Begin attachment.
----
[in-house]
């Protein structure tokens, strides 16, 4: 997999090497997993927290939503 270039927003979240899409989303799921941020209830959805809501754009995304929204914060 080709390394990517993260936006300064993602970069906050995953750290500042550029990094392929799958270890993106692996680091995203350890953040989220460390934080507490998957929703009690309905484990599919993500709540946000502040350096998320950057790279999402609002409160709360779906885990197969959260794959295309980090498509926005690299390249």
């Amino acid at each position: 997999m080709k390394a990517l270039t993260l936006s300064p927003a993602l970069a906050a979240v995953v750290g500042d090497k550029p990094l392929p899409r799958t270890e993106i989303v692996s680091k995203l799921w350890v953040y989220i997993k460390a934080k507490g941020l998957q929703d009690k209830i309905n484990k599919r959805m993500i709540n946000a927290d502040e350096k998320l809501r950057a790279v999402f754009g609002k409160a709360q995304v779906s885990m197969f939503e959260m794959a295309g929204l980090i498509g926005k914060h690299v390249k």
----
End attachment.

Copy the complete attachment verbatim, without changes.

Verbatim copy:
[in-house]
């Protein structure tokens, strides 16, 4: 997999090497997993927290939503 270039927003979240899409989303799921941020209830959805809501754009995304929204914060 080709390394990517993260936006300064993602970069906050995953750290500042550029990094392929799958270890993106692996680091995203350890953040989220460390934080507490998957929703009690309905484990599919993500709540946000502040350096998320950057790279999402609002409160709360779906885990197969959260794959295309980090498509926005690299390249």
């Amino acid at each position: 997999m080709k390394a990517l270039t993260l936006s300064p927003a993602l970069a906050a979240v995953v750290g500042d090497k550029p990094l392929p899409r799958t270890e993106i989303v692996s680091k995203l799921w350890v953040y989220i997993k460390a934080k507490g941020l998957q929703d009690k209830i309905n484990k599919r959805m993500i709540n946000a927290d502040e350096k998320l809501r950057a790279v999402f754009g609002k409160a709360q995304v779906s885990m197969f939503e959260m794959a295309g929204l980090i498509g926005k914060h690299v390249k």